Cunningham: Minimally difference change, yeah. Right.
Navarro: Even if we have them in, does that mean that enough patients will respond and give us information that’s actionable? I don’t know. I’m not against patient reporting, I want to hear what the patients have to say, but to reliably collect them and keep them within an electronic medical record that has been in existence long before the need to actually have them is just what we’re coming up against, but I know I have faith in our system that we’ll eventually be there with them.
Cunningham: Right, that makes sense. Well, what’s interesting is, just like with HCAHPS and patient experience, for the CJR program through Medicare, they are using patient reported outcomes, right? Even if you only have a 30% capture rate, which might not be statistically significant, it’s going to be interesting to see how that plays out in the future.
Navarro: Yes, it will. I completely agree with you. I think that understanding which group of patients typically respond, is it the happy patient who’s had a successful surgery or the disgruntled patient? Some of that needs to be examined more to understand how we flavor the results and how we use them to identify opportunities.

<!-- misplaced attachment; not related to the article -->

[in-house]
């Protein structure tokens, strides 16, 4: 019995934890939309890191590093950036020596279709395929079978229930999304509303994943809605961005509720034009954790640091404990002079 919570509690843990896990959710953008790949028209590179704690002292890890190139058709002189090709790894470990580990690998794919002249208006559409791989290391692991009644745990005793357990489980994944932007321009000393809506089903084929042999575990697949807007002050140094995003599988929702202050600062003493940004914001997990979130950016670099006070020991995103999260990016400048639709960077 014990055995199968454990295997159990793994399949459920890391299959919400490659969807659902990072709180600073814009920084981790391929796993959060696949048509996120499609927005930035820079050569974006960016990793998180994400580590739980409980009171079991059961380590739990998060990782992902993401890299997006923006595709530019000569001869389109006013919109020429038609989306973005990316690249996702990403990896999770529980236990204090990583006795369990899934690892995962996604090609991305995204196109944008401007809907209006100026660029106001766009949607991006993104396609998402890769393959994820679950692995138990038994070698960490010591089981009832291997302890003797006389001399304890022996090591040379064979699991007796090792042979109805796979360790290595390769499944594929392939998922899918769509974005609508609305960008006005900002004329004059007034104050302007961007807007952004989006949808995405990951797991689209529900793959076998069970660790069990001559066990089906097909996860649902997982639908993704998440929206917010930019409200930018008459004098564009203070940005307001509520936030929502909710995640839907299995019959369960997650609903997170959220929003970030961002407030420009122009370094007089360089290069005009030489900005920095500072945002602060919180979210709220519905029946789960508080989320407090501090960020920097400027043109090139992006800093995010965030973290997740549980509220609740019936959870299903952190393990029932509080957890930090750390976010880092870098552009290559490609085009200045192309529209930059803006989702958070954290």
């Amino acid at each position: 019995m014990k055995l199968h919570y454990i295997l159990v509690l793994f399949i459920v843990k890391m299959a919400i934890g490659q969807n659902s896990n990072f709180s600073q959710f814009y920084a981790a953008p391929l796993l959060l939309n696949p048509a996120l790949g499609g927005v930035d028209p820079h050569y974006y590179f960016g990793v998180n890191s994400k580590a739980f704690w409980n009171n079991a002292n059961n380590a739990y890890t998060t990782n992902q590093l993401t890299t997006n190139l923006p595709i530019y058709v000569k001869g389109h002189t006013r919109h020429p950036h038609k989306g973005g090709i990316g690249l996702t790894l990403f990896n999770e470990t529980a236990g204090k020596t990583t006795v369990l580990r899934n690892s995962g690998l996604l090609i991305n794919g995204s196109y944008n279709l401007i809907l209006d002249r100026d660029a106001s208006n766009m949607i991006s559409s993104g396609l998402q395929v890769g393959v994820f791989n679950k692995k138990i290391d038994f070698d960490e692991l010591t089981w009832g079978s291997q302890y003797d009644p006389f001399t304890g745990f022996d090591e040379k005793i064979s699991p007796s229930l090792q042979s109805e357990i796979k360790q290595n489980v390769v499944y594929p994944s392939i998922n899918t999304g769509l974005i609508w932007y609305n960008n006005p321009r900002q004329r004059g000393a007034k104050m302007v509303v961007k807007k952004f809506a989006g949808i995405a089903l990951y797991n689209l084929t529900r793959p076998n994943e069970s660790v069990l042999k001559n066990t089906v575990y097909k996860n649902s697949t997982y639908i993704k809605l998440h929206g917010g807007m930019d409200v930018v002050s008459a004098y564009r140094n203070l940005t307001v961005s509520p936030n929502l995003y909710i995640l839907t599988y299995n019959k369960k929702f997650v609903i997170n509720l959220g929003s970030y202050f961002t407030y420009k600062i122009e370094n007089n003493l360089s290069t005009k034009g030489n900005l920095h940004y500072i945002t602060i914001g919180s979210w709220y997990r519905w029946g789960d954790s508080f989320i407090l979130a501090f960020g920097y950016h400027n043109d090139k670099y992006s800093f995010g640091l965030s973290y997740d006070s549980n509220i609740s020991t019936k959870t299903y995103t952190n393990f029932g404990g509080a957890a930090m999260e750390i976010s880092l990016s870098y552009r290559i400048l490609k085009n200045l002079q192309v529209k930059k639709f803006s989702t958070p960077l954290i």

Cunningham: Nice. I have a final question for you. Is the bow tie an “Every tie is a bow tie” situation with you?
Navarro: That’s funny. No, no. I recently learned for a niece’s wedding how to tie them last summer, and so I’ve been continuing to use them and I love them as an alternative to the …
Cunningham: You look sharp.
Navarro: Thank you so much.
Cunningham: And you know, I will say that my first question was going to be how many YouTube videos did you have to watch to do that? Because I often see my husband in front of the mirror just cursing, trying to get his tied.
Navarro: Right, it takes a while.
Cunningham: It’s tied lovely. Great work, great work.
Navarro: Thank you so much. Thanks for the opportunity.
Cunningham: Thanks for the talk. Be sure to continue following us as we live stream and on Twitter, Leading Value Based Conference, and with this, we are off. We’ll see you tomorrow.
Navarro: Thank you.